Costco Wholesale (NASDAQ:COST) has been a big winner as the COVID-19 pandemic reshaped the retail landscape over the past year. Last week, the warehouse club giant reported that its sales momentum remained strong last quarter. However, earnings growth slowed dramatically, falling well short of analysts’ estimates.
This earnings miss caused Costco stock to continue a recent retreat from its pandemic highs. By the end of the day on Monday, Costco shares had surrendered all of their gains of the past 12 months.
Investors shouldn’t worry about the earnings miss, though. Costco’s long-term earnings growth trajectory remains intact. That makes the recent share price slump a great buying opportunity.
Strong sales but disappointing earnings
Costco has continued to report strong sales growth in recent months, including an impressive 15.7% increase in adjusted comparable sales during January. Not surprisingly, the company also posted excellent sales results for the full second quarter of its 2021 fiscal year. Comparable sales rose 13% year over year and net sales grew 14.7% to $43.9 billion.
Offsetting this sales strength, Costco’s net margin weakened to 2.17% from 2.42% a year earlier. As a result, earnings per share increased just 2% year over year, from $2.10 to $2.14, falling far short of the analyst consensus of $2.45.
Costco noted that pandemic-related costs — mainly a $2/hour wage premium that the company began paying a year ago — reduced EPS by about $0.41. That said, the retail giant also incurred substantial pandemic-related costs in the first quarter of fiscal 2021, which didn’t stop it from ringing up a 32% jump in adjusted EPS then.
It’s (almost) all about gas
Lower margins on gasoline sales drove the deterioration in Costco’s profitability last quarter. Gross margin in Costco’s core merchandise categories increased by about 0.7 percentage points year over year. However, overall gross margin decreased ever so slightly, mainly because gasoline margins weakened significantly in the period.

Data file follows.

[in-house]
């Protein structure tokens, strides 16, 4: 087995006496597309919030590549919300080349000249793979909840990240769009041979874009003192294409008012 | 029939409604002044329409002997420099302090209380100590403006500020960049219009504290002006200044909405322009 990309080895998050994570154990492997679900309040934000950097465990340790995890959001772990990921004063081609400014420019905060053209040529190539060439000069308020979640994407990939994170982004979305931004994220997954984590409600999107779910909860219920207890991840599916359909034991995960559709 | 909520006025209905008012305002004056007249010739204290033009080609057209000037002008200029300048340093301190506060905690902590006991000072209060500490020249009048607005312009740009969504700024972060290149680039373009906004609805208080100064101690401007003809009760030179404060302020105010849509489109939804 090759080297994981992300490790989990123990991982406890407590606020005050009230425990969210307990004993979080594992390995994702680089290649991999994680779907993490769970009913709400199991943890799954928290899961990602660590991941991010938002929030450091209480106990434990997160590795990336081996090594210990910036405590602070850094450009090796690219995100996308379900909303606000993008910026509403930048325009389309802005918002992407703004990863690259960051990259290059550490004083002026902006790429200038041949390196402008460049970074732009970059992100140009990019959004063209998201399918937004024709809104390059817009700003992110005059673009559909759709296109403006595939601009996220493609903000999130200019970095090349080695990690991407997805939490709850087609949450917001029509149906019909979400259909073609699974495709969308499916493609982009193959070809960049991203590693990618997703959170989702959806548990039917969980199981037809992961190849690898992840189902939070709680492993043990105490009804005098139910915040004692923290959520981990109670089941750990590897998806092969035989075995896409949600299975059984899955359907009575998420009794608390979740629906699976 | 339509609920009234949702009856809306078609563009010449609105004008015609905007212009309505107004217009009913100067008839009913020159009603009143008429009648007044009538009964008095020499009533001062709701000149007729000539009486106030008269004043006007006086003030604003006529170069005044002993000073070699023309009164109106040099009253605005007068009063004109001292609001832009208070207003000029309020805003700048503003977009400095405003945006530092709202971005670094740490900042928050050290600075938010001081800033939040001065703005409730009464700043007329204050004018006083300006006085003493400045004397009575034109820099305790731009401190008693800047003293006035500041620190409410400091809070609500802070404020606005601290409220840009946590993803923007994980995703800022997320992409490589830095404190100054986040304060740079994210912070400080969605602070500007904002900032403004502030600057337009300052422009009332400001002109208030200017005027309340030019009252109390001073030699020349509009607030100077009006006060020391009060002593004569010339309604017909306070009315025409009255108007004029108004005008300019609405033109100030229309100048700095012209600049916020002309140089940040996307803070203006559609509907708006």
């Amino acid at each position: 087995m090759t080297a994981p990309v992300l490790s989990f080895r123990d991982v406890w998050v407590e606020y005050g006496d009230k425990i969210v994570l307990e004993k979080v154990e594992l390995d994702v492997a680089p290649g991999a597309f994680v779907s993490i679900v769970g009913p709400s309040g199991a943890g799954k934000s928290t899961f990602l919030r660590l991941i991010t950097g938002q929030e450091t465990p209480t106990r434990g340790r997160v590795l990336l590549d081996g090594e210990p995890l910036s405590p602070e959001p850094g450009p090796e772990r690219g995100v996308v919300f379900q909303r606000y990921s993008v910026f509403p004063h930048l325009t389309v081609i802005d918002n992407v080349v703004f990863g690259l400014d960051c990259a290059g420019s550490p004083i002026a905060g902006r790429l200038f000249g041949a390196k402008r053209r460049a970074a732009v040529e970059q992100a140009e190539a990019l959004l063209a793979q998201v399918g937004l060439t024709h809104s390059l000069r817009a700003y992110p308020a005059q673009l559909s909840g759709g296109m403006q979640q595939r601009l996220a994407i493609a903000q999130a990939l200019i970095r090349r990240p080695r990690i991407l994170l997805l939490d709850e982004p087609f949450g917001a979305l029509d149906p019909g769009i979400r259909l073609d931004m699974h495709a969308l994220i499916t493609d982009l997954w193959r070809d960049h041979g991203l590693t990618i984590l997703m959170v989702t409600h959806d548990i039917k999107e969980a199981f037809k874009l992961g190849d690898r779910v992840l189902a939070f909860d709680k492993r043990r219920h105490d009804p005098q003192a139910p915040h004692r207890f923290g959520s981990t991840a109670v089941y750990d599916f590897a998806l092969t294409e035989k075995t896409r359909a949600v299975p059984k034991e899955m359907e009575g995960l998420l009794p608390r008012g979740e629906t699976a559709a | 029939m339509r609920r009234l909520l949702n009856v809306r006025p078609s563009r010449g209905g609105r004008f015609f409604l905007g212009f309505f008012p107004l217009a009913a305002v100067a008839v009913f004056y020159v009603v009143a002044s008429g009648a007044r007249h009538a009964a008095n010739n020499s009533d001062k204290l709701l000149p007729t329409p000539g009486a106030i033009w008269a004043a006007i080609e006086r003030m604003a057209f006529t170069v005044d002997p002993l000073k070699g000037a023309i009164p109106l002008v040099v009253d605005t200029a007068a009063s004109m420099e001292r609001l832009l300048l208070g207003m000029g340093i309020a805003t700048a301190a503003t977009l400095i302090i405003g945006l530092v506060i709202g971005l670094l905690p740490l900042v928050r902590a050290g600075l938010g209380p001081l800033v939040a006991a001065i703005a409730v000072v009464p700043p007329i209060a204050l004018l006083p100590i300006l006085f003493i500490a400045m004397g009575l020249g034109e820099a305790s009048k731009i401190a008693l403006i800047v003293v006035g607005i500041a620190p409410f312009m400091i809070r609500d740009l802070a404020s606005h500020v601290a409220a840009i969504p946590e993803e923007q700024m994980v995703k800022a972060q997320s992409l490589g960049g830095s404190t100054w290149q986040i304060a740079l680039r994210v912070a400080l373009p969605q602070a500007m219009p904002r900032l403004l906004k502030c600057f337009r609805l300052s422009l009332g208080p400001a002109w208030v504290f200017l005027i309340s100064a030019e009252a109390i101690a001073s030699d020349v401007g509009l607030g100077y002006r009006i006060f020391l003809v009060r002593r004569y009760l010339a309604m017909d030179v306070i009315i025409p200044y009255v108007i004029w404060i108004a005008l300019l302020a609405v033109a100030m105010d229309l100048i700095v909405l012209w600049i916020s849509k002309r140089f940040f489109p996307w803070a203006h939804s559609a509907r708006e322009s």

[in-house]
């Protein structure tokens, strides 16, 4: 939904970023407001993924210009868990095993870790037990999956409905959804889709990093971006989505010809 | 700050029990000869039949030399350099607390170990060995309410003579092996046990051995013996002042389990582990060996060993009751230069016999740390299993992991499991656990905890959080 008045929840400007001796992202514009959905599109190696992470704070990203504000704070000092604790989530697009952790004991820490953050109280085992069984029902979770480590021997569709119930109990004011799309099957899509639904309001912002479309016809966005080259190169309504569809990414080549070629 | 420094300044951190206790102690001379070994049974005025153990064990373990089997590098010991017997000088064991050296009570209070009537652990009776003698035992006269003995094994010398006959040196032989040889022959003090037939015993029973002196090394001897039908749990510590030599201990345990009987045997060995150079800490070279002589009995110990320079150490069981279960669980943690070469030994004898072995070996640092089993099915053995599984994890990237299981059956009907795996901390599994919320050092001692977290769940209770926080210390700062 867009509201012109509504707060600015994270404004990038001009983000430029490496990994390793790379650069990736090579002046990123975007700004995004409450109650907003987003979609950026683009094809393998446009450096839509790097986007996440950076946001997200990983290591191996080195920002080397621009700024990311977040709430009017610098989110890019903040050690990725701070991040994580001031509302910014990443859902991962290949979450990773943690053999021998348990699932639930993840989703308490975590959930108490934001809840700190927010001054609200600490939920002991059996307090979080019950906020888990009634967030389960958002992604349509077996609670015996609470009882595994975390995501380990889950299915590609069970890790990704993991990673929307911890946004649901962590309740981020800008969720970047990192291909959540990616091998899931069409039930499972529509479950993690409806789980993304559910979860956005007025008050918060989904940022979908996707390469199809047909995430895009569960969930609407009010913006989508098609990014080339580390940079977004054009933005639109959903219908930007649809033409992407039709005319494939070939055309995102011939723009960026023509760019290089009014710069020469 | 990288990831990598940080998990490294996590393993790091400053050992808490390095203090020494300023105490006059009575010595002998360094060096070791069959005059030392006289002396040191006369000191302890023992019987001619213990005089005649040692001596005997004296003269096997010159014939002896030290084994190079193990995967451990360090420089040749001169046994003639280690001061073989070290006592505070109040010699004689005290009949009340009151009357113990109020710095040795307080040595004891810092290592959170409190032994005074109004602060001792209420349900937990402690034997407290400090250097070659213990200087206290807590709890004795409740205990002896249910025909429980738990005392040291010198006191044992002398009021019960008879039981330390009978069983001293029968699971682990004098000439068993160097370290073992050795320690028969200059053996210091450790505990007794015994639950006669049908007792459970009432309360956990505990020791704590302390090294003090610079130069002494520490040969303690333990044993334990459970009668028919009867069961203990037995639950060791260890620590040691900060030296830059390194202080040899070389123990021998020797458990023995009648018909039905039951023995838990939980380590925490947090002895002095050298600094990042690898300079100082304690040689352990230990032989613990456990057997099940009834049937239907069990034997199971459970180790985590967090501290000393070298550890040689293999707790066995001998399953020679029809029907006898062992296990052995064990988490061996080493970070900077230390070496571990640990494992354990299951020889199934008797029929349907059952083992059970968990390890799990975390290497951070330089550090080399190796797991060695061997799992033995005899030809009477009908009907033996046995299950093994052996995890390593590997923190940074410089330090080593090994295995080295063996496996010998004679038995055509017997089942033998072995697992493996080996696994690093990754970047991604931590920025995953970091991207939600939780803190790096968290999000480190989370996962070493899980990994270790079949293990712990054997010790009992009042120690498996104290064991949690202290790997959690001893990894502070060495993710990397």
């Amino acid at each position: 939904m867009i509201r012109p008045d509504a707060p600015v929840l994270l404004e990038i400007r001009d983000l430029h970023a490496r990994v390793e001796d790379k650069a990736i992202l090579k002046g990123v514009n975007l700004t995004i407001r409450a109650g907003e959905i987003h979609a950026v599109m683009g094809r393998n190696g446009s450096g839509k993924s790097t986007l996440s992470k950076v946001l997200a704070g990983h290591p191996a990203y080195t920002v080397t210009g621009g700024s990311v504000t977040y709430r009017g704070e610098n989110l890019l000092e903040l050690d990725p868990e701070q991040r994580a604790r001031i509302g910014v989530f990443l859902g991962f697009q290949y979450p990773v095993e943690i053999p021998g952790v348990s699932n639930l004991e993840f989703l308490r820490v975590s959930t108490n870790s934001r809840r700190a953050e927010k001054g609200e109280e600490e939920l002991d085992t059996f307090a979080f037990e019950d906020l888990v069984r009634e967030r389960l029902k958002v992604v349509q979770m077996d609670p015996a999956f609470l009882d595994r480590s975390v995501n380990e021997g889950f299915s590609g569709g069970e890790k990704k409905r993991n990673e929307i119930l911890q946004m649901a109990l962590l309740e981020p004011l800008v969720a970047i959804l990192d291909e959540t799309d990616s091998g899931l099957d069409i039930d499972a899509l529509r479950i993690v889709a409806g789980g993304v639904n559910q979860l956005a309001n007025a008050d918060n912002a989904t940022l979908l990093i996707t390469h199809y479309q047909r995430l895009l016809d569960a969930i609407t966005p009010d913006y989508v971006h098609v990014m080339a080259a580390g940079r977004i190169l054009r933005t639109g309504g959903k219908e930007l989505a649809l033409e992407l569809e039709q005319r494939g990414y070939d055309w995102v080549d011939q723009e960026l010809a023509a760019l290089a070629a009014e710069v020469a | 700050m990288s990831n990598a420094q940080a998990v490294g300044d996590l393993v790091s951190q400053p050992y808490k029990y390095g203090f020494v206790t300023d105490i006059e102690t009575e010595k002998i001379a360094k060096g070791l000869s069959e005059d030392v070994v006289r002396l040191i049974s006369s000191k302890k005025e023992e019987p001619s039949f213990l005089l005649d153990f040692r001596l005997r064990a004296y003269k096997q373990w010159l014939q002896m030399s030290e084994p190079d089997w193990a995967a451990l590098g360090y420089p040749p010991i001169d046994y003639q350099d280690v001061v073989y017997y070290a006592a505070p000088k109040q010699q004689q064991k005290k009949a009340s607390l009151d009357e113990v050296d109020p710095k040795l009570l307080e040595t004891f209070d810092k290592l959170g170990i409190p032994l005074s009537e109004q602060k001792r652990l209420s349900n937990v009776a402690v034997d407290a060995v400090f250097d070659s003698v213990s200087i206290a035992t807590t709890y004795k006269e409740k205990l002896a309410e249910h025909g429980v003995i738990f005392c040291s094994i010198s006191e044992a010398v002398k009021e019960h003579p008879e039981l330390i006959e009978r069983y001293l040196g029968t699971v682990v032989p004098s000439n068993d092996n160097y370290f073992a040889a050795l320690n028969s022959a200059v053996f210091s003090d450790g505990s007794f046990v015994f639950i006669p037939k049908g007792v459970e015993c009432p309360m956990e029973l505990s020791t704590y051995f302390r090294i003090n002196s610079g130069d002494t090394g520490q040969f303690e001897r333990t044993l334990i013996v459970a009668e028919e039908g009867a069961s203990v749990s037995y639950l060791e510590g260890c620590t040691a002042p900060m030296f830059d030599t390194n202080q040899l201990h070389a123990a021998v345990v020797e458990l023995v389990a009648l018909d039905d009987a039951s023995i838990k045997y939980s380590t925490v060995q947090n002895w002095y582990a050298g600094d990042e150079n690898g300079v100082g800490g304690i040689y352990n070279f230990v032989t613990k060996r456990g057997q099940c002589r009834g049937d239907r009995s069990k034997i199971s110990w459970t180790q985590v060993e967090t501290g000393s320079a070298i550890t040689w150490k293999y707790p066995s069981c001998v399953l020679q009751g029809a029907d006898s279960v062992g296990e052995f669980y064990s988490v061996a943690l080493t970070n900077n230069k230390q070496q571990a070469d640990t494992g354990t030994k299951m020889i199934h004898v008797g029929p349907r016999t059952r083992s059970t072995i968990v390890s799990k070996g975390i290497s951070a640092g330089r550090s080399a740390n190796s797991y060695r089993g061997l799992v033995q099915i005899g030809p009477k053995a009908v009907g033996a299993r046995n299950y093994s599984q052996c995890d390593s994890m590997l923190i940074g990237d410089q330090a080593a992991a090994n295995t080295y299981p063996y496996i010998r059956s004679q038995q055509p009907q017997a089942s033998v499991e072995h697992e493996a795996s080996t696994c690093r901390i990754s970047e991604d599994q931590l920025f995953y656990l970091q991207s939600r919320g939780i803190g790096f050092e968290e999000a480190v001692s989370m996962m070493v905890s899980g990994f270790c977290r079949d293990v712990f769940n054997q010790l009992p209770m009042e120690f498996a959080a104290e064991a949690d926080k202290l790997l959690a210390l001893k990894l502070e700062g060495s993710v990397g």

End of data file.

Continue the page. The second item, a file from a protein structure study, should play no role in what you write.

Indeed, gasoline is a big business for Costco, but it produces volatile profits. When gasoline costs are rising — as was the case in recent months — Costco is deliberately slow to raise its prices. This fosters customer loyalty and drives traffic to its gas stations (and, by extension, its warehouses), but it comes at the cost of profitability.
Conversely, when gasoline prices are falling, Costco tends to earn higher margins from its gas business. Thus, investors shouldn’t worry about Costco’s weaker profitability last quarter.
Just a blip
Going forward, there are good reasons to be optimistic about Costco’s profit growth potential. In the near term, a major cost headwind just disappeared, as Costco discontinued its pandemic wage premium at the beginning of March. While the company simultaneously raised its base wage scale, it will still save hundreds of millions of dollars annually.
In the intermediate term, the recent rally in gasoline prices is likely to peter out soon, leading to better profitability from that business. Additionally, Costco is likely to increase its membership fees within the next year or two. The company tends to raise membership fees every five or six years, and the last increase came in June 2017. Membership fees account for the bulk of the warehouse club’s profits, so any increase could drive a significant acceleration in earnings growth.
Looking further ahead, Costco is likely to continue gaining market share as it capitalizes on its growing member base, store closures by weaker retailers, and its new delivery capabilities for bulky goods like appliances, mattresses, and consumer electronics. That will support its profit growth over time.
Costco stock still trades at a premium valuation of 31 times its projected earnings for the current fiscal year. However, considering the company’s deep moat and massive long-term growth potential, that’s a premium worth paying.
This article represents the opinion of the writer, who may disagree with the “official” recommendation position of a Motley Fool premium advisory service. We’re motley! Questioning an investing thesis — even one of our own — helps us all think critically about investing and make decisions that help us become smarter, happier, and richer.
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